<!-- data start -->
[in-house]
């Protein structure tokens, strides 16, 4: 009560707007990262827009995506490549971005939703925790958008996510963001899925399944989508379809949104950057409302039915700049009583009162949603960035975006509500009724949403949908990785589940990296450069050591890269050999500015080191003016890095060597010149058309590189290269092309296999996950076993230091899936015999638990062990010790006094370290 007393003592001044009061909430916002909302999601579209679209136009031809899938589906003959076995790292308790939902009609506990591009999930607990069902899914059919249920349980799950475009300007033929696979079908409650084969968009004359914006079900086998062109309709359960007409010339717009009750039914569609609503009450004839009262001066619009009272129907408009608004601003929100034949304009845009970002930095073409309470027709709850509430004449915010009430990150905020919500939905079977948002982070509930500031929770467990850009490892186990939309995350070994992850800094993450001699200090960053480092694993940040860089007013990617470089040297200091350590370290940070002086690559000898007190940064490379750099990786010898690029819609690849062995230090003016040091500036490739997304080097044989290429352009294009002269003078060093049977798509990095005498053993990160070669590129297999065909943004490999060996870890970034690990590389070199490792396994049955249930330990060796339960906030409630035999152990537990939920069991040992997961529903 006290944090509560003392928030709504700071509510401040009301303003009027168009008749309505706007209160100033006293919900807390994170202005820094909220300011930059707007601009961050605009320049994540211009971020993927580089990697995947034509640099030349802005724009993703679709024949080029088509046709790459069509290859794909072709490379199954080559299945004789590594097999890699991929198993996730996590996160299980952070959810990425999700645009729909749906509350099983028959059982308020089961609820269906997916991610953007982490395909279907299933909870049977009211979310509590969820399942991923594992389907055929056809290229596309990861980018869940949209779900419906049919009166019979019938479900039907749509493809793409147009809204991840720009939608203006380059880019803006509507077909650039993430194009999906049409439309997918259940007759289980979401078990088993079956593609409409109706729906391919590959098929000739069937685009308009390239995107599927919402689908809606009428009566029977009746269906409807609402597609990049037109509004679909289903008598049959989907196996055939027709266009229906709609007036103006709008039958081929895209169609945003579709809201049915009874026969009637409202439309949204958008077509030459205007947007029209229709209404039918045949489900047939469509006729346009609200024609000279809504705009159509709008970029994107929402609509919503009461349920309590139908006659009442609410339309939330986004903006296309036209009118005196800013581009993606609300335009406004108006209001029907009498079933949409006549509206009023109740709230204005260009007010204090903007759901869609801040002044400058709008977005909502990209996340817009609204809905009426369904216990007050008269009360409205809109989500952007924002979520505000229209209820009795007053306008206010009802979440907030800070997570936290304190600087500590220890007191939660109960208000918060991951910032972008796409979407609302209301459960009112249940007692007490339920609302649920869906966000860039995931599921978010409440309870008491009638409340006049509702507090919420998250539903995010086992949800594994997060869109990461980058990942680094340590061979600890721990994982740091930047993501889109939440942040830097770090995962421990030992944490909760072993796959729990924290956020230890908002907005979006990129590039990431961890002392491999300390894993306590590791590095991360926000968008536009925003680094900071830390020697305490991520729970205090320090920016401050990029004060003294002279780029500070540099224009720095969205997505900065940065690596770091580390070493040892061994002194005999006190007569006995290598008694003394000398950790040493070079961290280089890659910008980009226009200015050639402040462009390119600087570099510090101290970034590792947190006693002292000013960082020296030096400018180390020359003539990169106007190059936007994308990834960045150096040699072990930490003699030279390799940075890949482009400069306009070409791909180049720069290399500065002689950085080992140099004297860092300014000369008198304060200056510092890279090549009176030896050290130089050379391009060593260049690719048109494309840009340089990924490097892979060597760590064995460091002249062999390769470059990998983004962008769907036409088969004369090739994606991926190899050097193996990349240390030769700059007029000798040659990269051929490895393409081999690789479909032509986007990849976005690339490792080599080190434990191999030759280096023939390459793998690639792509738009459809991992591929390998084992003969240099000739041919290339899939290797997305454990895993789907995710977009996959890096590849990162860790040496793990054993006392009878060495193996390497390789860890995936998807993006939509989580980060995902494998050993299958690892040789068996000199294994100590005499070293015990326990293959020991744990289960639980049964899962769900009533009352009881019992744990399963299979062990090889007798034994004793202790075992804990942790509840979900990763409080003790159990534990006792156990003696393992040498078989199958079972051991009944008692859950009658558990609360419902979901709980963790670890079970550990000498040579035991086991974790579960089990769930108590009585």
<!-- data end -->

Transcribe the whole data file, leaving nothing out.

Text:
[in-house]
């Protein structure tokens, strides 16, 4: 009560707007990262827009995506490549971005939703925790958008996510963001899925399944989508379809949104950057409302039915700049009583009162949603960035975006509500009724949403949908990785589940990296450069050591890269050999500015080191003016890095060597010149058309590189290269092309296999996950076993230091899936015999638990062990010790006094370290 007393003592001044009061909430916002909302999601579209679209136009031809899938589906003959076995790292308790939902009609506990591009999930607990069902899914059919249920349980799950475009300007033929696979079908409650084969968009004359914006079900086998062109309709359960007409010339717009009750039914569609609503009450004839009262001066619009009272129907408009608004601003929100034949304009845009970002930095073409309470027709709850509430004449915010009430990150905020919500939905079977948002982070509930500031929770467990850009490892186990939309995350070994992850800094993450001699200090960053480092694993940040860089007013990617470089040297200091350590370290940070002086690559000898007190940064490379750099990786010898690029819609690849062995230090003016040091500036490739997304080097044989290429352009294009002269003078060093049977798509990095005498053993990160070669590129297999065909943004490999060996870890970034690990590389070199490792396994049955249930330990060796339960906030409630035999152990537990939920069991040992997961529903 006290944090509560003392928030709504700071509510401040009301303003009027168009008749309505706007209160100033006293919900807390994170202005820094909220300011930059707007601009961050605009320049994540211009971020993927580089990697995947034509640099030349802005724009993703679709024949080029088509046709790459069509290859794909072709490379199954080559299945004789590594097999890699991929198993996730996590996160299980952070959810990425999700645009729909749906509350099983028959059982308020089961609820269906997916991610953007982490395909279907299933909870049977009211979310509590969820399942991923594992389907055929056809290229596309990861980018869940949209779900419906049919009166019979019938479900039907749509493809793409147009809204991840720009939608203006380059880019803006509507077909650039993430194009999906049409439309997918259940007759289980979401078990088993079956593609409409109706729906391919590959098929000739069937685009308009390239995107599927919402689908809606009428009566029977009746269906409807609402597609990049037109509004679909289903008598049959989907196996055939027709266009229906709609007036103006709008039958081929895209169609945003579709809201049915009874026969009637409202439309949204958008077509030459205007947007029209229709209404039918045949489900047939469509006729346009609200024609000279809504705009159509709008970029994107929402609509919503009461349920309590139908006659009442609410339309939330986004903006296309036209009118005196800013581009993606609300335009406004108006209001029907009498079933949409006549509206009023109740709230204005260009007010204090903007759901869609801040002044400058709008977005909502990209996340817009609204809905009426369904216990007050008269009360409205809109989500952007924002979520505000229209209820009795007053306008206010009802979440907030800070997570936290304190600087500590220890007191939660109960208000918060991951910032972008796409979407609302209301459960009112249940007692007490339920609302649920869906966000860039995931599921978010409440309870008491009638409340006049509702507090919420998250539903995010086992949800594994997060869109990461980058990942680094340590061979600890721990994982740091930047993501889109939440942040830097770090995962421990030992944490909760072993796959729990924290956020230890908002907005979006990129590039990431961890002392491999300390894993306590590791590095991360926000968008536009925003680094900071830390020697305490991520729970205090320090920016401050990029004060003294002279780029500070540099224009720095969205997505900065940065690596770091580390070493040892061994002194005999006190007569006995290598008694003394000398950790040493070079961290280089890659910008980009226009200015050639402040462009390119600087570099510090101290970034590792947190006693002292000013960082020296030096400018180390020359003539990169106007190059936007994308990834960045150096040699072990930490003699030279390799940075890949482009400069306009070409791909180049720069290399500065002689950085080992140099004297860092300014000369008198304060200056510092890279090549009176030896050290130089050379391009060593260049690719048109494309840009340089990924490097892979060597760590064995460091002249062999390769470059990998983004962008769907036409088969004369090739994606991926190899050097193996990349240390030769700059007029000798040659990269051929490895393409081999690789479909032509986007990849976005690339490792080599080190434990191999030759280096023939390459793998690639792509738009459809991992591929390998084992003969240099000739041919290339899939290797997305454990895993789907995710977009996959890096590849990162860790040496793990054993006392009878060495193996390497390789860890995936998807993006939509989580980060995902494998050993299958690892040789068996000199294994100590005499070293015990326990293959020991744990289960639980049964899962769900009533009352009881019992744990399963299979062990090889007798034994004793202790075992804990942790509840979900990763409080003790159990534990006792156990003696393992040498078989199958079972051991009944008692859950009658558990609360419902979901709980963790670890079970550990000498040579035991086991974790579960089990769930108590009585």